Legendary US distance runner Frank Shorter once said: ‘You have to forget your last marathon before you try another. Your mind can’t know what’s coming.’ New research suggests Shorter is correct. Published in the Journal of Pain Research, the study found that runners forget the pain of a marathon, which allows them to sign up for another.
The researchers explain that memory is reconstructive, which makes it less accurate, and both acute and chronic pain are often misremembered. This is particularly true when pain is induced by positively-valued experiences – such as giving birth or running a marathon.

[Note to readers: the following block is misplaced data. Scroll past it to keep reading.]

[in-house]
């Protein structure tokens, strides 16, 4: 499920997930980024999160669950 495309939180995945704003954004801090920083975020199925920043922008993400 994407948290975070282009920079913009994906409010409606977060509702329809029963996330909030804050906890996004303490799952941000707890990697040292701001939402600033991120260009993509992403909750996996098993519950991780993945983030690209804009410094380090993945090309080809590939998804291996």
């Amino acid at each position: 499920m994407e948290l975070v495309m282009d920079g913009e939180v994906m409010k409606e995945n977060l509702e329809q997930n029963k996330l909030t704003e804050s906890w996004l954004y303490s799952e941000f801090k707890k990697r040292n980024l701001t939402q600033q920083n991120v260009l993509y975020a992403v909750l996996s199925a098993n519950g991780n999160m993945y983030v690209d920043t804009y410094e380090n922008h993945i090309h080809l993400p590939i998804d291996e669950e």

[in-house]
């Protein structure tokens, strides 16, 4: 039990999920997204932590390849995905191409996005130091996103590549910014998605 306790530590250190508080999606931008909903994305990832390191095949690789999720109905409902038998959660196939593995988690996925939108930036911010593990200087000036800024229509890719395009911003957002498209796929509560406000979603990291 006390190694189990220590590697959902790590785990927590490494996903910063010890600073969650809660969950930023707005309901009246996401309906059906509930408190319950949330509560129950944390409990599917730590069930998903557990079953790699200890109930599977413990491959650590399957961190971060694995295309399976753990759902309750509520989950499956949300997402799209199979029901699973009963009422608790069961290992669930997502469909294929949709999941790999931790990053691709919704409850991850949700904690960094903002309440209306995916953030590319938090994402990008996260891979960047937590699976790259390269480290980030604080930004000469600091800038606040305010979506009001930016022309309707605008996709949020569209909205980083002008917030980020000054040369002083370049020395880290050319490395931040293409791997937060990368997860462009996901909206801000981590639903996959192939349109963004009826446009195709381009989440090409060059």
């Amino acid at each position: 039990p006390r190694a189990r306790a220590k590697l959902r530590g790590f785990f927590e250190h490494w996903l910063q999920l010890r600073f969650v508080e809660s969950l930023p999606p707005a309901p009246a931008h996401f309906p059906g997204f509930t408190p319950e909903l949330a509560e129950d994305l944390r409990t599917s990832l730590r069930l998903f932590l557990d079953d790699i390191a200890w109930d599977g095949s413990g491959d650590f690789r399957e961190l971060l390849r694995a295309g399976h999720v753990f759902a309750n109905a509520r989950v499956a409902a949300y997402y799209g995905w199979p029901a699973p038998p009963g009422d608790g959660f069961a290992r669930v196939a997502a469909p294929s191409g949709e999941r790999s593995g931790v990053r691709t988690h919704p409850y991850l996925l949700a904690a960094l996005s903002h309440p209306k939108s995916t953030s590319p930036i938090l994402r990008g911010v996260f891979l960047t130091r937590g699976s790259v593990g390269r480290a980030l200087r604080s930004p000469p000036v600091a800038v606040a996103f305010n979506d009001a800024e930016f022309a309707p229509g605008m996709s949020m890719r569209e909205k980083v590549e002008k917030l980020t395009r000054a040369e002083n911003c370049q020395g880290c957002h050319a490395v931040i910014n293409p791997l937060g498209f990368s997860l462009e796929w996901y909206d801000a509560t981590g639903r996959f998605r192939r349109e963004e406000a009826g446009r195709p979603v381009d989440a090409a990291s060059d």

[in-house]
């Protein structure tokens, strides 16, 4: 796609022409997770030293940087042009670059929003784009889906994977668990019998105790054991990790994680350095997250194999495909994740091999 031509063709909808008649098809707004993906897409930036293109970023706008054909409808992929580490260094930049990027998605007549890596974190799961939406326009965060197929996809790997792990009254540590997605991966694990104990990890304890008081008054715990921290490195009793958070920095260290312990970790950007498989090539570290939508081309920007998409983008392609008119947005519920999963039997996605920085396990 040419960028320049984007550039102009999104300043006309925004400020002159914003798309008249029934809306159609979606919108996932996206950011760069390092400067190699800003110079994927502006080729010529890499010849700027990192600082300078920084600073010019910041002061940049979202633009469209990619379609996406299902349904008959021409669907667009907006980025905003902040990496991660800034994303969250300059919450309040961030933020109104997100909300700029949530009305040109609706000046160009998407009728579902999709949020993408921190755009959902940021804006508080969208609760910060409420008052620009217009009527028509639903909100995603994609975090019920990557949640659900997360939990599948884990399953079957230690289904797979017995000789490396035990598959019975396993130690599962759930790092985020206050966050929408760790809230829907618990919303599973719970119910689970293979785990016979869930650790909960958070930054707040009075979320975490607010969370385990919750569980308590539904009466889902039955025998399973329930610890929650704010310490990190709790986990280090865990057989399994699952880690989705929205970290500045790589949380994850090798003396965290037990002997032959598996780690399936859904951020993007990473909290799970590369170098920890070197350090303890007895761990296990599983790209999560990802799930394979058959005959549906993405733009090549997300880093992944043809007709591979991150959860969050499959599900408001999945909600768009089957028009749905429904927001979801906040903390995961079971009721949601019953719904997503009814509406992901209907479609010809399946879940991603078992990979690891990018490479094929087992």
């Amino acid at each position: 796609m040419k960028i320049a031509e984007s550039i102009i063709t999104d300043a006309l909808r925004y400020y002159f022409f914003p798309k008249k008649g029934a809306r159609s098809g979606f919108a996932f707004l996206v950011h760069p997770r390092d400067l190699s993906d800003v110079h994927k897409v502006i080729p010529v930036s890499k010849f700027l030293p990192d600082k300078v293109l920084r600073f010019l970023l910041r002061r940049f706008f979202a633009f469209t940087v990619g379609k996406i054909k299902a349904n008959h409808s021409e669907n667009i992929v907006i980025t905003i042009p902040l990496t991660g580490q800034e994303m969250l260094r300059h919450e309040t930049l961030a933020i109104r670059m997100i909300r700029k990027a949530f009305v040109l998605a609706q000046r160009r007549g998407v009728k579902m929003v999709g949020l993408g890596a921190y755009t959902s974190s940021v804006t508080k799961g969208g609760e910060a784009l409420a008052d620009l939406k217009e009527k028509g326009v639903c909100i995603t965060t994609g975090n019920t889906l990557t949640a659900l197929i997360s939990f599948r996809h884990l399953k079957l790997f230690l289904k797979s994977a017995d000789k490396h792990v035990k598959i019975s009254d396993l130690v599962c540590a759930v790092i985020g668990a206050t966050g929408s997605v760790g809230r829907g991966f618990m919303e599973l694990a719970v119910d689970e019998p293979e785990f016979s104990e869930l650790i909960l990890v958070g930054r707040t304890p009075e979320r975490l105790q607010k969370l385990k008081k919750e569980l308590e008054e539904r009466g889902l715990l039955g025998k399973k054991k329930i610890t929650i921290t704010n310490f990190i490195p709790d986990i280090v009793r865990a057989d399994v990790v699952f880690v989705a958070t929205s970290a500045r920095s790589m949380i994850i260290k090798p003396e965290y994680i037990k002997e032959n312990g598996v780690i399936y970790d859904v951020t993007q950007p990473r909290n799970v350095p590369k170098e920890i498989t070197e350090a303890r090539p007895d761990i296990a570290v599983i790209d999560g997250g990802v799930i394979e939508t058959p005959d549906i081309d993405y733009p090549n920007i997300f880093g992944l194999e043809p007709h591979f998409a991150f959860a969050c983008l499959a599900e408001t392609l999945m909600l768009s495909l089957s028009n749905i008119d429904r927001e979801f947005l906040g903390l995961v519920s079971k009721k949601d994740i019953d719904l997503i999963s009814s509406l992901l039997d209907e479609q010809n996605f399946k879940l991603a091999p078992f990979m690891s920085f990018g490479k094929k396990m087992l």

This builds on the conclusion of a previous study, published in the journal Memory. The researchers polled 62 runners moments after they’d crossed the finish line of a marathon. They asked them questions such as ‘How intense is the pain right now?’ and ‘How unpleasant was that?’ The marathoners reported to be hurting at an average of 5.5 on a seven-point pain scale (7 being the highest).
However, when the researchers followed up with these people three to six months later, they remembered significantly less pain than they had reported at the finish line. On average, the marathoners recalled pain at 3.2 out of 7.
Interestingly, those who had performed poorly during the race remembered their agony more accurately, whereas those who were happy with their performance downgraded their pain the most. So, how’s about signing up to another marathon?
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